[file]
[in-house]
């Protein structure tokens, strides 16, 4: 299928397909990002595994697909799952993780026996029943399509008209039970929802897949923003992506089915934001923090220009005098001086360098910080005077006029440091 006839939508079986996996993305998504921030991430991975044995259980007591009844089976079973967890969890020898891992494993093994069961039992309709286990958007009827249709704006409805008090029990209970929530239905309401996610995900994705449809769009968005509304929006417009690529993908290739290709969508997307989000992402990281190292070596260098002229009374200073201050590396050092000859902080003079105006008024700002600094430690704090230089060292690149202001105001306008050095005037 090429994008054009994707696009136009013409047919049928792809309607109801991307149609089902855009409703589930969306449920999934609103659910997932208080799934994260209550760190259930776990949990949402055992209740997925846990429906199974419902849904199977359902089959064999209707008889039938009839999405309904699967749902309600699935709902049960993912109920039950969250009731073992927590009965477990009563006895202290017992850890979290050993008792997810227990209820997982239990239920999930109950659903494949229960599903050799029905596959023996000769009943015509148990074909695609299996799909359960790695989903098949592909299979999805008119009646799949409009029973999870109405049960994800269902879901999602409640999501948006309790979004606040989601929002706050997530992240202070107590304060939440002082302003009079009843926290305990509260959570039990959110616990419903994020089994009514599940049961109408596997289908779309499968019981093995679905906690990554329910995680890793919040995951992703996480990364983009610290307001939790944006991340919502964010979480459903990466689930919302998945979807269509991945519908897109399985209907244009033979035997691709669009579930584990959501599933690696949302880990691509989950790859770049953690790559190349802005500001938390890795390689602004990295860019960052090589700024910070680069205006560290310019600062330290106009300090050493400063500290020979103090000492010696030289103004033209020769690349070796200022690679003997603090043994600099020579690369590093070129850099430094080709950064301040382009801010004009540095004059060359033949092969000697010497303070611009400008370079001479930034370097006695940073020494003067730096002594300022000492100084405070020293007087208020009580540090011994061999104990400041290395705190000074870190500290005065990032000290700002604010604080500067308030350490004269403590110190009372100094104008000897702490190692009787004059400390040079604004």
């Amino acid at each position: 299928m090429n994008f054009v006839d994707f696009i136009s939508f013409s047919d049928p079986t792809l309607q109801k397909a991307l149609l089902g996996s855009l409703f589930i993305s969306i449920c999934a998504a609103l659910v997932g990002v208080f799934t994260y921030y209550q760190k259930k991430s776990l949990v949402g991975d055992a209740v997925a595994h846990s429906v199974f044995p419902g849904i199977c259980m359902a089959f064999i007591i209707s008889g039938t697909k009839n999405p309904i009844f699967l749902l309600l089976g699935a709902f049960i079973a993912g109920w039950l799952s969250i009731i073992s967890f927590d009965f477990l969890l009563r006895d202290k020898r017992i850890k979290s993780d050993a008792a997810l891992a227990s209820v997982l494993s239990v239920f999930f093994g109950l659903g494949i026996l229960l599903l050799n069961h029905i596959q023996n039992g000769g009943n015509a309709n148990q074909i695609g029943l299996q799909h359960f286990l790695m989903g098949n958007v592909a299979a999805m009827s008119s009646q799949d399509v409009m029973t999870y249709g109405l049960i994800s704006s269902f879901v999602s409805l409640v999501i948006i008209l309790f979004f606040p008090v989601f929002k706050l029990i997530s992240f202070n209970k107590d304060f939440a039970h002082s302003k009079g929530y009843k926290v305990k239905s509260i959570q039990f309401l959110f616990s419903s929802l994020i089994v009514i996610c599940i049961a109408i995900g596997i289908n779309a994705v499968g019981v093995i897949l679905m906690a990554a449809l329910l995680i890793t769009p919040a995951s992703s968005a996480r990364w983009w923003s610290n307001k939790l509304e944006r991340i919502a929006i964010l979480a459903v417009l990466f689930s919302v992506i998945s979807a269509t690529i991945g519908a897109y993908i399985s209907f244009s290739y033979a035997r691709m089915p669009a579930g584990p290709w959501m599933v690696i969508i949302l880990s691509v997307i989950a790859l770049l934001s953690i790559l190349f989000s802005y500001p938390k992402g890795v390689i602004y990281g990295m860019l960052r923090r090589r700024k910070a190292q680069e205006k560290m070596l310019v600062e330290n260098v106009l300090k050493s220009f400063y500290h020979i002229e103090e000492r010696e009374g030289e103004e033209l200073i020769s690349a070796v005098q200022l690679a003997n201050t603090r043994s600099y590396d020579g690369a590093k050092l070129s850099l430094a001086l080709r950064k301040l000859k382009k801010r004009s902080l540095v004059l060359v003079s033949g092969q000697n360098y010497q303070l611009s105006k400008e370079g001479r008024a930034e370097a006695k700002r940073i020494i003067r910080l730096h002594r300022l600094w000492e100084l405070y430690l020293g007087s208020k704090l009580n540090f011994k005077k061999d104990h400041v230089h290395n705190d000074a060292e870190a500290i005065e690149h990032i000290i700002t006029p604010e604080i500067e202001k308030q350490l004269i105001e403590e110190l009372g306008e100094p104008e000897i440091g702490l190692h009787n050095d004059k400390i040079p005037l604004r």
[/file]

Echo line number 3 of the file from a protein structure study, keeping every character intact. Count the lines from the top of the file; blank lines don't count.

């Amino acid at each position: 299928m090429n994008f054009v006839d994707f696009i136009s939508f013409s047919d049928p079986t792809l309607q109801k397909a991307l149609l089902g996996s855009l409703f589930i993305s969306i449920c999934a998504a609103l659910v997932g990002v208080f799934t994260y921030y209550q760190k259930k991430s776990l949990v949402g991975d055992a209740v997925a595994h846990s429906v199974f044995p419902g849904i199977c259980m359902a089959f064999i007591i209707s008889g039938t697909k009839n999405p309904i009844f699967l749902l309600l089976g699935a709902f049960i079973a993912g109920w039950l799952s969250i009731i073992s967890f927590d009965f477990l969890l009563r006895d202290k020898r017992i850890k979290s993780d050993a008792a997810l891992a227990s209820v997982l494993s239990v239920f999930f093994g109950l659903g494949i026996l229960l599903l050799n069961h029905i596959q023996n039992g000769g009943n015509a309709n148990q074909i695609g029943l299996q799909h359960f286990l790695m989903g098949n958007v592909a299979a999805m009827s008119s009646q799949d399509v409009m029973t999870y249709g109405l049960i994800s704006s269902f879901v999602s409805l409640v999501i948006i008209l309790f979004f606040p008090v989601f929002k706050l029990i997530s992240f202070n209970k107590d304060f939440a039970h002082s302003k009079g929530y009843k926290v305990k239905s509260i959570q039990f309401l959110f616990s419903s929802l994020i089994v009514i996610c599940i049961a109408i995900g596997i289908n779309a994705v499968g019981v093995i897949l679905m906690a990554a449809l329910l995680i890793t769009p919040a995951s992703s968005a996480r990364w983009w923003s610290n307001k939790l509304e944006r991340i919502a929006i964010l979480a459903v417009l990466f689930s919302v992506i998945s979807a269509t690529i991945g519908a897109y993908i399985s209907f244009s290739y033979a035997r691709m089915p669009a579930g584990p290709w959501m599933v690696i969508i949302l880990s691509v997307i989950a790859l770049l934001s953690i790559l190349f989000s802005y500001p938390k992402g890795v390689i602004y990281g990295m860019l960052r923090r090589r700024k910070a190292q680069e205006k560290m070596l310019v600062e330290n260098v106009l300090k050493s220009f400063y500290h020979i002229e103090e000492r010696e009374g030289e103004e033209l200073i020769s690349a070796v005098q200022l690679a003997n201050t603090r043994s600099y590396d020579g690369a590093k050092l070129s850099l430094a001086l080709r950064k301040l000859k382009k801010r004009s902080l540095v004059l060359v003079s033949g092969q000697n360098y010497q303070l611009s105006k400008e370079g001479r008024a930034e370097a006695k700002r940073i020494i003067r910080l730096h002594r300022l600094w000492e100084l405070y430690l020293g007087s208020k704090l009580n540090f011994k005077k061999d104990h400041v230089h290395n705190d000074a060292e870190a500290i005065e690149h990032i000290i700002t006029p604010e604080i500067e202001k308030q350490l004269i105001e403590e110190l009372g306008e100094p104008e000897i440091g702490l190692h009787n050095d004059k400390i040079p005037l604004r």